By Dana Ullman MPH, CCH
Involuntary urination is ironically a problem experienced at both ends of a person's life, both during infancy and aging. But while infants experience this problem because they haven't yet learned how to control their bladder, older adults have difficulty with bladder control usually because of either urinary tract disease, nervous system dysfunction, allergic response, ruptured disk, or psychological stress.
Women tend to experience involuntary urination after childbirth, surgery, or inflammation of the urethra, while men tend to get it if they have a prostate problem. Also, certain prescription or over-the-counter drugs can cause this problem; check with your doctor or read about whatever drug(s) you are taking in the Physician's Desk Reference or some other popular drug compendium.
There are three types of involuntary urination: 1) stress incontinence, 2) overactive bladder, and 3) overflow incontinence. Stress incontinence leads to a weakened bladder, usually from childbirth or surgery, in which the person accidently urinates while coughing or laughing. An overactive bladder occurs when the lining of the bladder is hyperactive, causing spasms. Parkinson's disease, cancer, Alzheimer's disease, and enlarged prostate can lead to this condition. Overflow incontinence occurs when a disease process prevents the easy emptying of the bladder, causing the person to urinate once an overflow condition is reached.
Whatever the cause of involuntary urination, any symptom must be recognized as a symptom of another problem. It is important to recognize that the word "symptom" is taken from Greek and means "sign" or "signal." As such, a symptom is a sign or signal of something wrong, and treating it does not necessarily correct that something wrong. In fact, treating a symptom is like unscrewing your car's oil light because it is blinking. Although such treatment "works," it does not solve the fundamental problem of the car's oil pressure.
Likewise, a drug may temporarily get rid of a symptom, but unless it deals with the underlying factors that led to the symptom, the condition will return.
The best way to treat a person who experiences involuntary urination with homeopathic medicines is to seek professional homeopathic care. A homeopath would individualize a natural remedy for the person based on the totality of their symptoms, not just their bladder symptoms. This individualized remedy would strengthen the person's overall immune and defense system, not only potentially eliminating the symptom but curing the underlying disease.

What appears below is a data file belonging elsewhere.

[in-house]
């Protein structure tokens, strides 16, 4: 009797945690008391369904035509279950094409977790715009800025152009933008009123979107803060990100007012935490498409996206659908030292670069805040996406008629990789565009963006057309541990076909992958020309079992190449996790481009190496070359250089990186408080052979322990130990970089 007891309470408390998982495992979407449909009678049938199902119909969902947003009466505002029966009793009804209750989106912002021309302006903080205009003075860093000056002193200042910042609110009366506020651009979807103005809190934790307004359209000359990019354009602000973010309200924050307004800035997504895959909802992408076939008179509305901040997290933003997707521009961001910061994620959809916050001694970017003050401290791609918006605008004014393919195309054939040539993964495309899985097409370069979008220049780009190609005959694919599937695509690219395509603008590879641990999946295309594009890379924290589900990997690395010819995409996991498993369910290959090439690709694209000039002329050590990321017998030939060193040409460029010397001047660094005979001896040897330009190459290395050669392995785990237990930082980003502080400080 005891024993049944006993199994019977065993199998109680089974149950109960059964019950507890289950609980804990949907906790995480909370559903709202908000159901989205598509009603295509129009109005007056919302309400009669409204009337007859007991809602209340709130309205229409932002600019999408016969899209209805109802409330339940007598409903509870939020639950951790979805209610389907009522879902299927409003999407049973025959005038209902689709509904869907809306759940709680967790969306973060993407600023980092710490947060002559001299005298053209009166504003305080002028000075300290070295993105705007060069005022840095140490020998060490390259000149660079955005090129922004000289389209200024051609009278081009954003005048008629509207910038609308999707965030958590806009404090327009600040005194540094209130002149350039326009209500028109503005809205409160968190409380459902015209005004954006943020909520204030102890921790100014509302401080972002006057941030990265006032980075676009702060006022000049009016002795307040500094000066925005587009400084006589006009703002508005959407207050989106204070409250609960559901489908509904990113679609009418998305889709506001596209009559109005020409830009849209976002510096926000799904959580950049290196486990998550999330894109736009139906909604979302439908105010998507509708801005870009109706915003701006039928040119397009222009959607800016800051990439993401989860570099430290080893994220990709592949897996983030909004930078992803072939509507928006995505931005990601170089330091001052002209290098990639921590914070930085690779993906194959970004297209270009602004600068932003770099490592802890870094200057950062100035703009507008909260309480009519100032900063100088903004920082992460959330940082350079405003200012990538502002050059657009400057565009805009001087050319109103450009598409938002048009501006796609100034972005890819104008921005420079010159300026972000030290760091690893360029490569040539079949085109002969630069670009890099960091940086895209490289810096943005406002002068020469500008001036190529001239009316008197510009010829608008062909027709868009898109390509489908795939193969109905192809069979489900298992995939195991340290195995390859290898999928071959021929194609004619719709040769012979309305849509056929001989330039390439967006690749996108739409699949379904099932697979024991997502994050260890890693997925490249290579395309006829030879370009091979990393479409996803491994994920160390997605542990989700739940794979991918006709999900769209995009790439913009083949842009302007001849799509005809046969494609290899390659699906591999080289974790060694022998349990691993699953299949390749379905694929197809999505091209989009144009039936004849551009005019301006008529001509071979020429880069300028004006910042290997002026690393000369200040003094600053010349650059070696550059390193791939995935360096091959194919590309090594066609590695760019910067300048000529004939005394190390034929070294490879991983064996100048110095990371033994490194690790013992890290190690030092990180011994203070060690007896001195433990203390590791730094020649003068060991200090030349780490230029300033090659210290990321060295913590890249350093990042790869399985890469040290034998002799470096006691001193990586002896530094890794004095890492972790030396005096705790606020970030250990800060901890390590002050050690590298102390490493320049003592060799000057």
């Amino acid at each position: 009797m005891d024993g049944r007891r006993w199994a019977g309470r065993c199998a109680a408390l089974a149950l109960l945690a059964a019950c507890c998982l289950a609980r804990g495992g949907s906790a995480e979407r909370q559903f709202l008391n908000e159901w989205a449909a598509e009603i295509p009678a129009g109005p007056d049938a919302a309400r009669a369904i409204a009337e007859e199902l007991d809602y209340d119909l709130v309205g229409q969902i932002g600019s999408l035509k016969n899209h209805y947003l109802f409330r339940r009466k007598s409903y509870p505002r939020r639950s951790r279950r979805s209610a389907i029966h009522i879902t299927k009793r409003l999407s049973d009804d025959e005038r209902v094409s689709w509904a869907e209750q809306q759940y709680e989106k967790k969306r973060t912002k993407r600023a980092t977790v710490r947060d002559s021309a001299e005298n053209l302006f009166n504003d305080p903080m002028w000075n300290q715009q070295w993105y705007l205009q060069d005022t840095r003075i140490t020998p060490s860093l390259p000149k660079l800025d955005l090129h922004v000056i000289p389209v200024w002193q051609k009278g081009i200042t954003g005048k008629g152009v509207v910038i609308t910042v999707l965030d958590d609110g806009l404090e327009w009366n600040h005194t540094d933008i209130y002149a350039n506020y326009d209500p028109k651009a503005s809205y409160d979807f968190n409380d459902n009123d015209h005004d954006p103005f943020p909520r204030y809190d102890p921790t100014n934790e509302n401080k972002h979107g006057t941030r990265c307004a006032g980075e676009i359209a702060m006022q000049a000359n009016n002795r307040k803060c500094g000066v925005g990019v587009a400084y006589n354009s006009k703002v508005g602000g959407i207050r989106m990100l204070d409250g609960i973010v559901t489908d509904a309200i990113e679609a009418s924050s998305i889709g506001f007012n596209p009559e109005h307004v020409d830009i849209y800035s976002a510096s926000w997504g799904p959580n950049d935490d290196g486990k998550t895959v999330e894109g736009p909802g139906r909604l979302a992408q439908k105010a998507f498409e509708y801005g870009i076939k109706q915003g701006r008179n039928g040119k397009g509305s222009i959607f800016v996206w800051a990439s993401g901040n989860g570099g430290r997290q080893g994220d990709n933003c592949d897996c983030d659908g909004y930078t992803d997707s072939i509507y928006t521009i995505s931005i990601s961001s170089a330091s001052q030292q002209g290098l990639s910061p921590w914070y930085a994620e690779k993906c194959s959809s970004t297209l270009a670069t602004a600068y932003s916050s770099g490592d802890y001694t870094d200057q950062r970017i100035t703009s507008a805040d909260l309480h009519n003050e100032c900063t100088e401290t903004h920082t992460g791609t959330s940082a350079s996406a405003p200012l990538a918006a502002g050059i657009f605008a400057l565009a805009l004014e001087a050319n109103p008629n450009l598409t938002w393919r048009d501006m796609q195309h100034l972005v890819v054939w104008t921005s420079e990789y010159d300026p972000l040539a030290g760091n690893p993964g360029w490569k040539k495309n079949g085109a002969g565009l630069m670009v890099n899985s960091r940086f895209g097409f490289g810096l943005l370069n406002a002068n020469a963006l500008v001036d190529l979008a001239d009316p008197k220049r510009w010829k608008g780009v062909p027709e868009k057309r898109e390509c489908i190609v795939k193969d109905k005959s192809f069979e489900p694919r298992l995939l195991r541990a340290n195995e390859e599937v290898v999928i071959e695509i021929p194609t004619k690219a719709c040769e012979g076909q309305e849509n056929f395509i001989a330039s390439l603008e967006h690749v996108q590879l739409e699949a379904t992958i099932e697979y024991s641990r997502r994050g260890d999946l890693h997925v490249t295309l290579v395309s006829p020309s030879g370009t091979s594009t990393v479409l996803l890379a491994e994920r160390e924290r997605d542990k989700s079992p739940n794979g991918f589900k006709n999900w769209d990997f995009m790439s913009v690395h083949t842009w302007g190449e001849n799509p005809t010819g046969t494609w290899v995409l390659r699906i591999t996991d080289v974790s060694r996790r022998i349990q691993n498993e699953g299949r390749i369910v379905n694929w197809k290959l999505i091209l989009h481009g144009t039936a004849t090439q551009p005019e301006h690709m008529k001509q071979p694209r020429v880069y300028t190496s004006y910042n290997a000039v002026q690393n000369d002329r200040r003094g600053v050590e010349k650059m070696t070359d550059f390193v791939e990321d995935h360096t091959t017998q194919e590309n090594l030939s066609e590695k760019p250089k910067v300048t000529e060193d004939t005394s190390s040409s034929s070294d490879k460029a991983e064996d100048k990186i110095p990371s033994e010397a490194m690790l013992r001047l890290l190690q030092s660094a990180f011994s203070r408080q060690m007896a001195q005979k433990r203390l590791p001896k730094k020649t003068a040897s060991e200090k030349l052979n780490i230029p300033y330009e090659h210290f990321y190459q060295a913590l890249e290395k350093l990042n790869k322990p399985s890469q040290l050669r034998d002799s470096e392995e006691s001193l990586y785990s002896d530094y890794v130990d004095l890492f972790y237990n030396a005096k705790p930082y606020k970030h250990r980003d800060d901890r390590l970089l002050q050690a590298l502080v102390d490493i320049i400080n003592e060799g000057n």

Although it is preferable and ultimately most effective to seek professional homeopathic care, there are homeopathic medicines that people can learn to use on their own. In fact, a new product, called EnurAid, has recently become available which includes many of these homeopathic medicines. It is surprisingly inexpensive, and because it is non-toxic and non-addictive, there is very little risk in trying this remedy
The following homeopathic medicines, many of which are included in EnurAid, can strengthen your bladder and alleviate some of the discomfort you are feeling.
Arnica (Leopard's bane) is invaluable for involuntary urination after surgery.
Belladonna (deadly nightshade) is effective for people who tend to dribble urine when cold or chilled. They may experience burning pains along the length of the urethra during urination. They tend to have wild dreams, often dreams of urinating.
Causticum is useful when involuntary urination is worse in the winter and better in the summer. Various fears and apprehensions accompany the urination, especially fears that something bad will happen to them. They have a fear of going to bed in the dark. These people also tend to wet their pants when they cough or sneeze or even laugh.
Equisetum (Scouring rush) is for people who wet their pants or their bed for no known reason other than out of habit. It should be considered when the person has no other obvious symptoms. It should also be given when the person experiences wild dreams or nightmares when bedwetting. They tend to dream of crowds of people.
Ferrum phos (iron phosphate) is most effective for daytime wetting in the pants, especially when the person feels the strongest urges while standing. Their urgings to urinate are lessened while lying down.
Kreosotum (Beechwood) is helpful when the person has such a sudden urge to urinate that they do not have enough time to get out of bed to go to the bathroom, this remedy should be considered. These people tend to wet their bed during the first part of the night. Sometimes they will have dreams that they are urinating.
Lycopodium (Club moss) is valuable for people who are so anxious that they constantly worry about what others think of them tend to need this remedy. They usually have fears of trying anything new. They are more apt to wet the bed if they sleep in a warm or stuffy room. They prefer to sleep with an open window.
Taking and Accessing Homeopathic Medicines
Virtually every European city has homeopathic pharmacies, but most major American cities do not. Still, homeopathic medicines are often available in health food stores and in select pharmacies.
People who are new to homeopathy should ask for any of the above remedies in the 6th potency and should take them three or four times a day. If improvement is not noticed after one week, the remedy chosen was not the correct one, and because these remedies are not known to have side effects, no harm is created by trying them.
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